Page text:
Skip to content

When Desire Scatters: Thoughts on "Still Life" by Mayumi Kagawa

“It is night now; it is not night now.” What is meant by this enigmatic monologue heard at the beginning of the video? Is it the day and night time endured by women? Or is it the moment of “shadow” which appears in the gaps of everyday life? In any case, within the “still life” of a woman, seemingly as tranquil as a “still life” painting, there is a high-tension arc, unknown to men, stretching between reality and the depths of the mind.

As if tracing this line, images of daytime consciousness and nighttime dreams cross each other on the screen. A place is created for reception of images and generation of narrative by a pair of large objects in the form of flowers. One flower has a protuberance in the middle-like the calla lilies which Georgia O’Keefe liked to paint-and the other a fold. What is most important is that our gaze is involuntarily scattered in front of the gently curving surfaces of these two screens. Following the images on left and right as they roll on simultaneously resonating with each other, becomes a simulated experience of the difficult psychological process of alternately attending to realities and subconscious processes that are split apart.

The flowers with the protruding element and the indentation, floating palely in the darkness, are the physical organs which become the focus of desire when a man and a woman face each other. The protuberance, undoubtedly an organ of pleasure, is shared by both men and women. The sexual metaphor of the two flowers opens up many layers of meaning. It is painful to watch the many pins piercing the protruding part of the flower as the images move across each other. As the petals of a red rose are bound together. The rose is a symbol of woman but also a symbol of life, where fragments of desires are brought together piece by piece. Eventually it withers and dies, or is torn apart and scattered. Like red blood. All of this is caused by the irrational reality in which women are confined. Confined women, enduring , always giving —- this has always been their role. No matter how fiercely they reject or deny it, they cannot escape, and the dream of the flower representing woman is trampled and killed. “Do I want it or not?” Peering into this abyss is frightening.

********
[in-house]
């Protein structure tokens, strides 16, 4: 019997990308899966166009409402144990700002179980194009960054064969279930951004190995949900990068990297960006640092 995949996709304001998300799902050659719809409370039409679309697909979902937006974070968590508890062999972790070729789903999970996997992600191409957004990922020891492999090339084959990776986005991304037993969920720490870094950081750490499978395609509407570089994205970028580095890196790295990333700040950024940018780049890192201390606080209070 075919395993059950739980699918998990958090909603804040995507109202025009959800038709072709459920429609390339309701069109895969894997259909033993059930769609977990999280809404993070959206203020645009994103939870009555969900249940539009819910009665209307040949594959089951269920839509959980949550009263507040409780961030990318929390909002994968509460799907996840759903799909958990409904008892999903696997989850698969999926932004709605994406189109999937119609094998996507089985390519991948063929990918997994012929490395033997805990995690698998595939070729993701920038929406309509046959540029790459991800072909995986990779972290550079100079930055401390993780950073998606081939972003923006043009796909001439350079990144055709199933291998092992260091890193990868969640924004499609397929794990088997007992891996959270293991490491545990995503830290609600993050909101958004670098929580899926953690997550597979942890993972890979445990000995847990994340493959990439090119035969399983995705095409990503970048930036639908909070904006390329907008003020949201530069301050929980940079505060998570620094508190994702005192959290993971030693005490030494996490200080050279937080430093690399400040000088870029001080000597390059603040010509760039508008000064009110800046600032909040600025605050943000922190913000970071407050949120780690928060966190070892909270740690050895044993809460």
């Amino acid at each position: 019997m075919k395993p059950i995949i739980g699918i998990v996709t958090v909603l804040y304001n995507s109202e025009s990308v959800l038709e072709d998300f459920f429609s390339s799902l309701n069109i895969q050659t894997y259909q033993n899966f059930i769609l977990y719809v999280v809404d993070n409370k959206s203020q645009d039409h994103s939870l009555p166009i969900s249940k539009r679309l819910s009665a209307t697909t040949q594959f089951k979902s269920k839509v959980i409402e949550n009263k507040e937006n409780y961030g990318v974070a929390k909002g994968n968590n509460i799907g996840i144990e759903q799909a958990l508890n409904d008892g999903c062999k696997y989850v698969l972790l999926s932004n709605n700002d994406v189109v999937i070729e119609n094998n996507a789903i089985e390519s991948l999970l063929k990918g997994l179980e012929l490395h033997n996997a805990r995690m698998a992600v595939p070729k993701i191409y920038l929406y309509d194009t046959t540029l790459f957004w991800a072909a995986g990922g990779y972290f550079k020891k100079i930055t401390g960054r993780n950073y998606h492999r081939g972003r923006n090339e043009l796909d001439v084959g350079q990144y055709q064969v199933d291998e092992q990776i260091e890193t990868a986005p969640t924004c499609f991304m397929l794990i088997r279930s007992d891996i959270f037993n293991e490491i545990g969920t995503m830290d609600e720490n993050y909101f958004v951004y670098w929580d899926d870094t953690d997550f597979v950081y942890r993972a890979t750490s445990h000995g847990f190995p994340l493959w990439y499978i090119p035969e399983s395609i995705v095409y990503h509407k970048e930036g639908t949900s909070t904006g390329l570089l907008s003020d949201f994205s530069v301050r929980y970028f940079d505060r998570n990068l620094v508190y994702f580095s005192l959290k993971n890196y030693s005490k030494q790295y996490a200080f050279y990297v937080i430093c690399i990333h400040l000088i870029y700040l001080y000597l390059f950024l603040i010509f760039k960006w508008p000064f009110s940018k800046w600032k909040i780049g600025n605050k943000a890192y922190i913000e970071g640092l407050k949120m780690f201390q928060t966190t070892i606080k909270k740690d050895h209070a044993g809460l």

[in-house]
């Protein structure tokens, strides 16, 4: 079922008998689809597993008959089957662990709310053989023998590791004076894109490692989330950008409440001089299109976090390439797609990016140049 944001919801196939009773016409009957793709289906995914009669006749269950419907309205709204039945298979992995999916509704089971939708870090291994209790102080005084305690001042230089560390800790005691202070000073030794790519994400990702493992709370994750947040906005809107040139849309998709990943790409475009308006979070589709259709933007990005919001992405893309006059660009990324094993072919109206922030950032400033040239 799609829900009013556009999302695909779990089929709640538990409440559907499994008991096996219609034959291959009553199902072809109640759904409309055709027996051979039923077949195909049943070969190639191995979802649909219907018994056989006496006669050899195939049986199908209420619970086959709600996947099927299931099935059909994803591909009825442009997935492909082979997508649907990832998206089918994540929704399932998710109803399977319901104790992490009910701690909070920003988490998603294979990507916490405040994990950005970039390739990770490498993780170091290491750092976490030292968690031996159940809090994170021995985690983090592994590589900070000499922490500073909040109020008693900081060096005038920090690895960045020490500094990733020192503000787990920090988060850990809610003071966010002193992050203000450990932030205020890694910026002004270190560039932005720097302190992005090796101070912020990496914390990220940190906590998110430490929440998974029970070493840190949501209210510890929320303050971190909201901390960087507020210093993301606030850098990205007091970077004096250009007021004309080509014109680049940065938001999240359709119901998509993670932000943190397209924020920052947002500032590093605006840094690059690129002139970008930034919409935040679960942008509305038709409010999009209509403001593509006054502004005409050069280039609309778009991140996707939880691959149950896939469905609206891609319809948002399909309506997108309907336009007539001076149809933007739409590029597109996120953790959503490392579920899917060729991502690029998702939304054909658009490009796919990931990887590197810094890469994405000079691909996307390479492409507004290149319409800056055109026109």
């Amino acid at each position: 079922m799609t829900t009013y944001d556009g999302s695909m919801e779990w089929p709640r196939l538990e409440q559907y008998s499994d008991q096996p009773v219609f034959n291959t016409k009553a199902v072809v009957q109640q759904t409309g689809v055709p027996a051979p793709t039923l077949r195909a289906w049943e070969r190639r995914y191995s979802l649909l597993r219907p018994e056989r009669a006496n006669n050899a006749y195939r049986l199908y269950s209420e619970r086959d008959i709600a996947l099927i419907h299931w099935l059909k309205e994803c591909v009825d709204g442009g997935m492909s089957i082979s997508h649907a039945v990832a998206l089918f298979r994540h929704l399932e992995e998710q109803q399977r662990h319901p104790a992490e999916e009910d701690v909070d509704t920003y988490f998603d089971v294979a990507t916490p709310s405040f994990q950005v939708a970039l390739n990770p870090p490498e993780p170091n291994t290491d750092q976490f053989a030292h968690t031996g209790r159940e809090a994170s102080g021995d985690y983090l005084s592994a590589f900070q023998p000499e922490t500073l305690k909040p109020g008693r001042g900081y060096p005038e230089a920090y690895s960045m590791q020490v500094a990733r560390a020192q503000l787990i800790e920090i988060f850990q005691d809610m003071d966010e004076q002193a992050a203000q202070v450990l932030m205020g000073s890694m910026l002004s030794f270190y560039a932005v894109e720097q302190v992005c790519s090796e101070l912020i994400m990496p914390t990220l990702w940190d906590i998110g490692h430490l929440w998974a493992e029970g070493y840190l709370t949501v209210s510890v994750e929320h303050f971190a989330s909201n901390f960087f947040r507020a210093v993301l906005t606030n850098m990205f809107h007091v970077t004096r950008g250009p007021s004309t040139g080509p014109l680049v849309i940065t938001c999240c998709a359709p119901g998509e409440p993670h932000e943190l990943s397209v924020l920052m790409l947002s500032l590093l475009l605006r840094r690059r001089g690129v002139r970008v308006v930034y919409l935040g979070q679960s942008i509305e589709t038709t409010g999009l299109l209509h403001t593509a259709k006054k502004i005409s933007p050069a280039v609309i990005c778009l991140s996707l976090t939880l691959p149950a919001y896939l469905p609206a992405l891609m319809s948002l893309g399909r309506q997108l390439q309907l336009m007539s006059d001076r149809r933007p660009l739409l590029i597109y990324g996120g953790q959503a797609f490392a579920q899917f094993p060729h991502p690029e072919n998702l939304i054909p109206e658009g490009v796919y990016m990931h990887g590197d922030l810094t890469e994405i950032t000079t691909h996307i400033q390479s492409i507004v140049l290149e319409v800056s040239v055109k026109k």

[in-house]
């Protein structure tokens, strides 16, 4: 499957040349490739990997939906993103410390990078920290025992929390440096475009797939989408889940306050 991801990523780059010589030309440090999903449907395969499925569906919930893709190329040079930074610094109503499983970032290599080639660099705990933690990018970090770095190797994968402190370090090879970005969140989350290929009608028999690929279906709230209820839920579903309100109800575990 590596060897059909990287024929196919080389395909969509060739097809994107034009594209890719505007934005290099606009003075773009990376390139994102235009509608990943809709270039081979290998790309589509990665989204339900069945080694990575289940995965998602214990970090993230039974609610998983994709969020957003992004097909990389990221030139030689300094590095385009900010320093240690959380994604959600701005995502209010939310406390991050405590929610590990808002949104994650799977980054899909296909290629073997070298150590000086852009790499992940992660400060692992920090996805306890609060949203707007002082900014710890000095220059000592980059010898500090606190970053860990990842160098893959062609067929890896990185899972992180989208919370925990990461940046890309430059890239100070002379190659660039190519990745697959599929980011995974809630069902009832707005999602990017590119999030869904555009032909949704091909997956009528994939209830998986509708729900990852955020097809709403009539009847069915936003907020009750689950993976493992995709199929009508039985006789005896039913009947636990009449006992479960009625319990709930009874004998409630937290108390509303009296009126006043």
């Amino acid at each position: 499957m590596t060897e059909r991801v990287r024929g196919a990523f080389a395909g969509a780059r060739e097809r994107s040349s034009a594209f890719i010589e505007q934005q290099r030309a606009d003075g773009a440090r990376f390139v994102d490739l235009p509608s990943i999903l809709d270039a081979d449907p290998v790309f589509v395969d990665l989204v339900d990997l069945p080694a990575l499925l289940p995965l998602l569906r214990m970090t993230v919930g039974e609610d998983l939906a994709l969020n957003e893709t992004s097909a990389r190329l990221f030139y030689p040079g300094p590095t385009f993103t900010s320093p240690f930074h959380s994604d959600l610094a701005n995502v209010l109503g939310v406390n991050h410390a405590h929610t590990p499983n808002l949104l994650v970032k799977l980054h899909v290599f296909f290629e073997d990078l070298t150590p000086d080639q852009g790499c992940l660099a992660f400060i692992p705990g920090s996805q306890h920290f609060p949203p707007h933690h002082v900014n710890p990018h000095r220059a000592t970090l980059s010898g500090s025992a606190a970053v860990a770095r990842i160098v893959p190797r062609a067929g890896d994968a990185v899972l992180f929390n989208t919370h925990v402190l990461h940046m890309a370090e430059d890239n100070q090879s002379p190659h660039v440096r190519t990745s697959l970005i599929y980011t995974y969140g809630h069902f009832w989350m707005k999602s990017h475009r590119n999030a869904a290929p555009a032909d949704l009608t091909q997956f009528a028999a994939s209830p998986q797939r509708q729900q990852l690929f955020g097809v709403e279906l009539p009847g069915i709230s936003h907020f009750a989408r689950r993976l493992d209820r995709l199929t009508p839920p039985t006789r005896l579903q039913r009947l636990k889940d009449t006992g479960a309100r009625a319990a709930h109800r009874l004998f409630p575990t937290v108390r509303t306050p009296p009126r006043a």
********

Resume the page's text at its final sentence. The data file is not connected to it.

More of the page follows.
Mako Idemitsu has consistently dealt in her art with the hopes and struggles involved in living fully as a woman. Early in her career she became aware of the tremendous possibilities of video as an expressive medium. For example, she uses the technique of opening the “window of the mind,” photographing everyday scenes which reveal inner psychological states, and letting these images conflict and resonate on two different screens. The present work is carefully calculated to provide more intense aesthetic and musical effects than previous works, bombarding the retina and eardrum with vivid sensory impulses.

If one thinks about it, the expressive of female pleasure through visual images is not a simple affair. The formal language used for this purpose in the past has been extremely limited, and to bring it forward once again can only result in another contribution to the voyeuristic pattern of male desire. If a woman is to express female desire, she must first present her irritation – like torn flower petals ——- within the contest of society and everyday life. She must reveal the situation which causes desire to be sidetracked. Concealed in this project is a desire for relation, a determination not to submit too easily submit to the myth of auto eroticism which defects female eroticism toward the woman’s own body and denies any need for the male.

Dried flower petals are scattered on the floor under the screen. They are the remains of woman’s desire and physiology, cascading willy-nilly in to the emptiness in the depth of a “still life.”

Mayumi Kagawa, writer investigating the issue of “women and representation”